While it may not matter to you which type of bed bugs have infested your home, bed bug exterminators usually want to know about the specific species before ensuing extermination measures.
So, how many types of bed bugs are there?
Well depending on the intent of the asker of such a question there are 3 or 5 types if bed bugs that can be found in your home.
The 3 types (Cimex lectularius, Cimex hemipterus, and Leptocimex boueti) are what we consider the usual household bed bugs, while the other two namely the bat bug and swallow bugs are not natural household bugs but they may infest the home just as the common bed bugs do.
Household Bed Bugs
Household bed bugs are reddish-brown, oval-shaped, flattened insects that feed on the blood of humans while shedding their skin between molts. They are typically active at night.
There are three types of household bed bugs namely the common bed bug, the tropical bed bug, and the West African bed bug.
1. Common Bed Bugs (C. Lectularius)
Cimex lectularius (common bed bug) is distributed worldwide, in nearly every place that humans have inhabited. Historically, bed bugs were a specific scourge of the impoverished, occurring often in mass shelters.
However, throughout the early stages of the contemporary resurgence, it was the tourist regions and destinations that suffered.
Today the common bed bugs have spread to a wide variety of settings, including hospitals and hotels, as well as trains, cruise ships, and even airplanes.
The common bed bugs are most frequently transported as stowaways in baggage, but they can also be carried via furnishings and other personal things, as well as by spreading to neighboring houses.
Owing to the lack of statutory reporting requirements, accurate numbers on the prevalence of bed bugs are unclear, and many infestations go unreported due to the shame generally associated with them.
2. Tropical Bed Bugs (C. hemipterus)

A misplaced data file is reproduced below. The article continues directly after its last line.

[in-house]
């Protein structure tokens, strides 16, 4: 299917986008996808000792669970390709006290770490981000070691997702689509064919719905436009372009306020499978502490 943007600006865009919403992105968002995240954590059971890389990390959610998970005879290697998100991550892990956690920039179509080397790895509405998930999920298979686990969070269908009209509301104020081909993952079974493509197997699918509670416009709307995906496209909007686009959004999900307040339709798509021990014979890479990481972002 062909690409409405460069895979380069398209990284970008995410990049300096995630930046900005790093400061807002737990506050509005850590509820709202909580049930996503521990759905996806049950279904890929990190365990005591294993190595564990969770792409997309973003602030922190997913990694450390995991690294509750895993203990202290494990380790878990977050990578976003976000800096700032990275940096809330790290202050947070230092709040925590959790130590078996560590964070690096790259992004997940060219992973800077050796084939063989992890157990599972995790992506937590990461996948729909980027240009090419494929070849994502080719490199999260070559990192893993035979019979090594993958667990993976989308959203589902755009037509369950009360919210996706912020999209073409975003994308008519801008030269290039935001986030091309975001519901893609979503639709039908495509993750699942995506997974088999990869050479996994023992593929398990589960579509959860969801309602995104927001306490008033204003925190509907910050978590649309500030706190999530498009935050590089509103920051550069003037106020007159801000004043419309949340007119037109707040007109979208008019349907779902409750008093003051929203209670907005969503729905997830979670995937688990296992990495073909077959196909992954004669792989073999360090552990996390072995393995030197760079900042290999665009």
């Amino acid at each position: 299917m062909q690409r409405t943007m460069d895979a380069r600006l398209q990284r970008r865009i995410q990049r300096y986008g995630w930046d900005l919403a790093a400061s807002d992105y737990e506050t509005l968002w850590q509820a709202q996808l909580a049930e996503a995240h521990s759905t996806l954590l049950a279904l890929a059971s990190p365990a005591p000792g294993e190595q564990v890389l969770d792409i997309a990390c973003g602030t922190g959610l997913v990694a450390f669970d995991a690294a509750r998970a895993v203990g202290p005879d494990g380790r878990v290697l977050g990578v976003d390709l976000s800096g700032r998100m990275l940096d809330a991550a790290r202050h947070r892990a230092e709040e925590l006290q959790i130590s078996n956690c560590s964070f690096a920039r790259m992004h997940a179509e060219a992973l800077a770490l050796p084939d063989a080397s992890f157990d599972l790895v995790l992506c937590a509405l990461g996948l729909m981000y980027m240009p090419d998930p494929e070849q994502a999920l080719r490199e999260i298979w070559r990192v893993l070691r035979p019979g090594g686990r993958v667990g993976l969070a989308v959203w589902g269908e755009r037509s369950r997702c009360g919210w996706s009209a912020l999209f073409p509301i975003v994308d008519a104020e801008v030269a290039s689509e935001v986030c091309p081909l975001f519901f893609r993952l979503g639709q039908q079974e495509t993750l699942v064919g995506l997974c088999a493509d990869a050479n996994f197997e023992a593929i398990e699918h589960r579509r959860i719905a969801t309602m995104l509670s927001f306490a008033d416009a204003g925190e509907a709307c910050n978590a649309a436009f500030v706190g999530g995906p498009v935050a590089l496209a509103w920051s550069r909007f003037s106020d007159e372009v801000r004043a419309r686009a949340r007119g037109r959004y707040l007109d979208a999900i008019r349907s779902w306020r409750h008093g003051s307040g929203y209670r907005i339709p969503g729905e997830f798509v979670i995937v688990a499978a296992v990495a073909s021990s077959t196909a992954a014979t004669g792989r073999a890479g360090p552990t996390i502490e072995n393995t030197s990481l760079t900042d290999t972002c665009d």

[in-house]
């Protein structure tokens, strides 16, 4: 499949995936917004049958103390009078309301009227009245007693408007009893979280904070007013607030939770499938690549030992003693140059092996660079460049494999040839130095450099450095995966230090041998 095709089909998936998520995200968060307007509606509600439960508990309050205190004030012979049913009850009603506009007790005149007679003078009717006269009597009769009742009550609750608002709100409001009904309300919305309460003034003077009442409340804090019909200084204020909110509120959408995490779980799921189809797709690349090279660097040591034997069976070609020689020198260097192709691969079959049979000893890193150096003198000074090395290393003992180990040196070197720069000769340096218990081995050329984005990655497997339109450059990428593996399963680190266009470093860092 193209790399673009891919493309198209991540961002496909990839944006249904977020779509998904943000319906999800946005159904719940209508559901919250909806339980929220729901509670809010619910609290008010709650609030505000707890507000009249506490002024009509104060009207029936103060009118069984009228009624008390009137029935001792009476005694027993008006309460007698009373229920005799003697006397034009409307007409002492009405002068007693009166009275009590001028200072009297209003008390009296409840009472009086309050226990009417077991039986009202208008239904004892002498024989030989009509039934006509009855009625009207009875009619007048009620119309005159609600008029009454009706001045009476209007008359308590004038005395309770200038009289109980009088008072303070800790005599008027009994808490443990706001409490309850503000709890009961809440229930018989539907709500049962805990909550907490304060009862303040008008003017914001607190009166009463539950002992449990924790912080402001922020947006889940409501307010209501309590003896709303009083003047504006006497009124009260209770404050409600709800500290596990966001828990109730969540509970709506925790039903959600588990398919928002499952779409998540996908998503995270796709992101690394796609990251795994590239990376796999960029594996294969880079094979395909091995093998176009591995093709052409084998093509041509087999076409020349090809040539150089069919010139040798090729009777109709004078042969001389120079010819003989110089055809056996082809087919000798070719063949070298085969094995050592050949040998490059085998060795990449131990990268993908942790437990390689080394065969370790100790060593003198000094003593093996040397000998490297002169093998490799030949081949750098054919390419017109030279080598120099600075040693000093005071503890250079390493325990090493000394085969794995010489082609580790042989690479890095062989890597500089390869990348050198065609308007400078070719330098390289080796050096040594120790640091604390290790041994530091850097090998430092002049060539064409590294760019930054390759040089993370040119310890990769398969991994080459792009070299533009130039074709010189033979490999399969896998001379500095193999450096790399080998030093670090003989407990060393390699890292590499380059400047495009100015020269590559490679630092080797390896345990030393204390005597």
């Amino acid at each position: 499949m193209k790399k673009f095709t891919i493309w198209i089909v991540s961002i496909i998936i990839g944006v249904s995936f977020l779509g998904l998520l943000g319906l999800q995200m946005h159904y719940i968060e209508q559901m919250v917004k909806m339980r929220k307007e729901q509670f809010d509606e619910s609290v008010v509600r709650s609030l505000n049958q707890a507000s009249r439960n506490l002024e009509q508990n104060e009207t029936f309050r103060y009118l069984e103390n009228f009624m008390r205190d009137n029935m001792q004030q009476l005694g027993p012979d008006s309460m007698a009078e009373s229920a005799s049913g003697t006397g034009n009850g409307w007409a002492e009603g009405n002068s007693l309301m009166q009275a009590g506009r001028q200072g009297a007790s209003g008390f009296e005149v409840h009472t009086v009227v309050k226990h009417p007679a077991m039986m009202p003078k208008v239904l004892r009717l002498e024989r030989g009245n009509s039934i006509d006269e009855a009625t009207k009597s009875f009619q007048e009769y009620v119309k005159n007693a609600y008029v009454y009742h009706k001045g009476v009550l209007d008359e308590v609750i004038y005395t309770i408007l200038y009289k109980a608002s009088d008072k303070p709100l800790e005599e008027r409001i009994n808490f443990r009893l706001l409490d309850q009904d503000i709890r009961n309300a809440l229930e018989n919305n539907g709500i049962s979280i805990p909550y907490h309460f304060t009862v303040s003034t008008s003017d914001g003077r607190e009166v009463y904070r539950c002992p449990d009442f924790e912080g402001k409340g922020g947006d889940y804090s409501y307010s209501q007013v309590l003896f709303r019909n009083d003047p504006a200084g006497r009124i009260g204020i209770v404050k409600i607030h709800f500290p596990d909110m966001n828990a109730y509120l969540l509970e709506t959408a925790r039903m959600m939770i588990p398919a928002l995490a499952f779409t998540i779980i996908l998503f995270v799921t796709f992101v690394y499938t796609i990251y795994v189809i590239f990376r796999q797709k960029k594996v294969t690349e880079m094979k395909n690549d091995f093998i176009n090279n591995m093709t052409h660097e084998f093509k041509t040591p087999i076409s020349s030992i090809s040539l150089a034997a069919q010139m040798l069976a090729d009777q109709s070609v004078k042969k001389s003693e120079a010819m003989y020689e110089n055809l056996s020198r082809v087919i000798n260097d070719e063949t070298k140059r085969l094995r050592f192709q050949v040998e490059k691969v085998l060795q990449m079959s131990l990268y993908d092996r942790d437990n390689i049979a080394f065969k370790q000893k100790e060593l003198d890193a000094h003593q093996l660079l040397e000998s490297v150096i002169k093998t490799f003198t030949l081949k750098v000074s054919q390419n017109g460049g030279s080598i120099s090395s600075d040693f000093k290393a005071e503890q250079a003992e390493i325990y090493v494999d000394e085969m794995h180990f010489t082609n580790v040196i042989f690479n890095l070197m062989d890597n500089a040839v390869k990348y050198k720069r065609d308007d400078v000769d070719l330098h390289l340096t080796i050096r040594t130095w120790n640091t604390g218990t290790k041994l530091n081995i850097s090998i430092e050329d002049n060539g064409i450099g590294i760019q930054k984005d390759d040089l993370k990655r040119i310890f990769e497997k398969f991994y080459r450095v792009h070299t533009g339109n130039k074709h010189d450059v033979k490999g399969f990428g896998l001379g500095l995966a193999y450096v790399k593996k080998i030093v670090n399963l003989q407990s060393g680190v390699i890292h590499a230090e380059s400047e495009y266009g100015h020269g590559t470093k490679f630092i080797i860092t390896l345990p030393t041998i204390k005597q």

Cimex hemipterus (tropical bed bug) is a bedbug species that lives predominantly in tropical regions and belongs to the cimicidae family.
However, this species, like the closely related bed bug species, has been known to exist in more temperate areas.
The tropical bed bug is a human hematophagous obligate parasite. This implies that it must feed on the blood of its human hosts in order to thrive.
When people are bitten, they feel itching, wheal, and skin sores surrounding the bite regions. This species lives in human homes, usually in cracks, crevices, or beds, and is more common in poorer nations.
The tropical bed bug, like other bed bugs, prefers to be active at night.
3. West-African Bed Bugs (L. boueti)
Leptocimex boueti is commonly found in West African nations. They have been found to inhabit most households in the regions and little is known why they seem not to spread to other parts of the world.
However, they have also been found in some South American nations. This means you are less likely to be bitten by this species unless you travel to the regions where it is found.
This species has also been found in bats and may double as both a household and bat bug.
Bat Bugs (C. adjunctus)
Bat bugs (scientifically known as Cimex adjunctus) have tiny oval body shape with flat surfaces that allow them to readily hide in cracks and crevices.
These insects are translucent tan or beige in appearance, but following a blood meal, they turn dark brown. Their beak-like mouthparts are designed for sucking and piercing.
The Big Brown Bats are the most common hosts for these insects. The C. adjunctus will attach to the fur of the bat and return to the roost.
They tend to hide in crevices near where bats sleep as they wait for the opportune feeding time.
While they do not primarily target humans, they have been known to bite humans just as the common bed bugs do.
Swallow Bugs (O. vicarius)
Swallow bugs (Oeciacus vicarius), as the name suggests, are commonly found in birds, specifically the cliff and barn swallows. They tend to hide in crevices around and near swallow nests, and such their blood when they sleep.
Unlike common and tropical bed bugs that are active throughout the year in houses, swallow bugs manifest dormancy when swallows are not around to nest.
Swallow bugs emerge in late winter/early spring, expecting their hos. During this period, humans may be bitten or infested by swallow bugs looking for a meal.
Swallow bug infestations in households can arise when nests are abandoned. However, they usually go dormant until the birds return in the spring.
Swallow bugs resemble bed bugs until studied under a microscope, where variations in hair length and antennae segment length may be seen.
Adult swallow bugs are about 3/16 inches long and reddish-brown in appearance. The size and color of swallow bug nymphs depend on when last they had their blood meal.
READ MORE: Can bed bugs lay eggs in your hair?
Featured image credit: Whitney Cranshaw, Colorado State University, bugwood.org | slight edits were applied | licensed under a Creative Commons Attribution 3.0 License.